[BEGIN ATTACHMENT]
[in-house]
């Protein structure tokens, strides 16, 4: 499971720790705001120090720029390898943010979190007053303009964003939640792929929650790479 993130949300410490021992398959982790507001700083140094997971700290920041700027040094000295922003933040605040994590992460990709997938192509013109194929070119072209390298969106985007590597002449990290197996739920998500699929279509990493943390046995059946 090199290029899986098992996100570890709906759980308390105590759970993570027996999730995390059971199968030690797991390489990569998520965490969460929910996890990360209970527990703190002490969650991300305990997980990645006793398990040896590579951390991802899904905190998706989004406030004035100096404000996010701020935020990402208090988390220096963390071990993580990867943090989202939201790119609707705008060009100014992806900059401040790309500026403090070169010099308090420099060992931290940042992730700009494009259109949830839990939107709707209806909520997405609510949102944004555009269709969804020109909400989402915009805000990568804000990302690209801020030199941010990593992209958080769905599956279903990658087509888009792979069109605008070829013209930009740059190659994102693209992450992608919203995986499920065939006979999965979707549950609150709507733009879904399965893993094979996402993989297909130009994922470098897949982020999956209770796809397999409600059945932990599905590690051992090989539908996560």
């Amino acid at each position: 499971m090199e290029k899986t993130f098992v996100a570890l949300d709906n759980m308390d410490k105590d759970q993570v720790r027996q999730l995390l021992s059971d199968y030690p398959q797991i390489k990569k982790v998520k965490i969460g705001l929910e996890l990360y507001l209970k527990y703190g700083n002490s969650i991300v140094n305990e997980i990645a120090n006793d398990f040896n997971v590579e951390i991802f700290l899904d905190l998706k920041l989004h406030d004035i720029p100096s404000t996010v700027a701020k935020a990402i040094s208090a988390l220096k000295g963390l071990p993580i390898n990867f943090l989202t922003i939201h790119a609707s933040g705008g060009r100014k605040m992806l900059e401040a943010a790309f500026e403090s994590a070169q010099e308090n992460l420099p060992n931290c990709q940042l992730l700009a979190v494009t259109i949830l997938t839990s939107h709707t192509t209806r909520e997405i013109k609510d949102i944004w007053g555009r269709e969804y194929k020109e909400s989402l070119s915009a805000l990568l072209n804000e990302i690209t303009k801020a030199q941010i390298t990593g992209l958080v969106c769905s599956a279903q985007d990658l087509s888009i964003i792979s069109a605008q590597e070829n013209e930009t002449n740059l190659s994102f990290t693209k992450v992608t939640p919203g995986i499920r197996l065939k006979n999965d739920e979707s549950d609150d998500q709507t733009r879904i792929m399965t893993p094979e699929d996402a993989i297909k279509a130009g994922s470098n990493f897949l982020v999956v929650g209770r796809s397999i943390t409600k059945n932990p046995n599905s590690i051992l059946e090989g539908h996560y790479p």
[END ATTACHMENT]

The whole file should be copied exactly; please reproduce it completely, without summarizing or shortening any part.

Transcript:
[in-house]
């Protein structure tokens, strides 16, 4: 499971720790705001120090720029390898943010979190007053303009964003939640792929929650790479 993130949300410490021992398959982790507001700083140094997971700290920041700027040094000295922003933040605040994590992460990709997938192509013109194929070119072209390298969106985007590597002449990290197996739920998500699929279509990493943390046995059946 090199290029899986098992996100570890709906759980308390105590759970993570027996999730995390059971199968030690797991390489990569998520965490969460929910996890990360209970527990703190002490969650991300305990997980990645006793398990040896590579951390991802899904905190998706989004406030004035100096404000996010701020935020990402208090988390220096963390071990993580990867943090989202939201790119609707705008060009100014992806900059401040790309500026403090070169010099308090420099060992931290940042992730700009494009259109949830839990939107709707209806909520997405609510949102944004555009269709969804020109909400989402915009805000990568804000990302690209801020030199941010990593992209958080769905599956279903990658087509888009792979069109605008070829013209930009740059190659994102693209992450992608919203995986499920065939006979999965979707549950609150709507733009879904399965893993094979996402993989297909130009994922470098897949982020999956209770796809397999409600059945932990599905590690051992090989539908996560």
């Amino acid at each position: 499971m090199e290029k899986t993130f098992v996100a570890l949300d709906n759980m308390d410490k105590d759970q993570v720790r027996q999730l995390l021992s059971d199968y030690p398959q797991i390489k990569k982790v998520k965490i969460g705001l929910e996890l990360y507001l209970k527990y703190g700083n002490s969650i991300v140094n305990e997980i990645a120090n006793d398990f040896n997971v590579e951390i991802f700290l899904d905190l998706k920041l989004h406030d004035i720029p100096s404000t996010v700027a701020k935020a990402i040094s208090a988390l220096k000295g963390l071990p993580i390898n990867f943090l989202t922003i939201h790119a609707s933040g705008g060009r100014k605040m992806l900059e401040a943010a790309f500026e403090s994590a070169q010099e308090n992460l420099p060992n931290c990709q940042l992730l700009a979190v494009t259109i949830l997938t839990s939107h709707t192509t209806r909520e997405i013109k609510d949102i944004w007053g555009r269709e969804y194929k020109e909400s989402l070119s915009a805000l990568l072209n804000e990302i690209t303009k801020a030199q941010i390298t990593g992209l958080v969106c769905s599956a279903q985007d990658l087509s888009i964003i792979s069109a605008q590597e070829n013209e930009t002449n740059l190659s994102f990290t693209k992450v992608t939640p919203g995986i499920r197996l065939k006979n999965d739920e979707s549950d609150d998500q709507t733009r879904i792929m399965t893993p094979e699929d996402a993989i297909k279509a130009g994922s470098n990493f897949l982020v999956v929650g209770r796809s397999i943390t409600k059945n932990p046995n599905s590690i051992l059946e090989g539908h996560y790479p």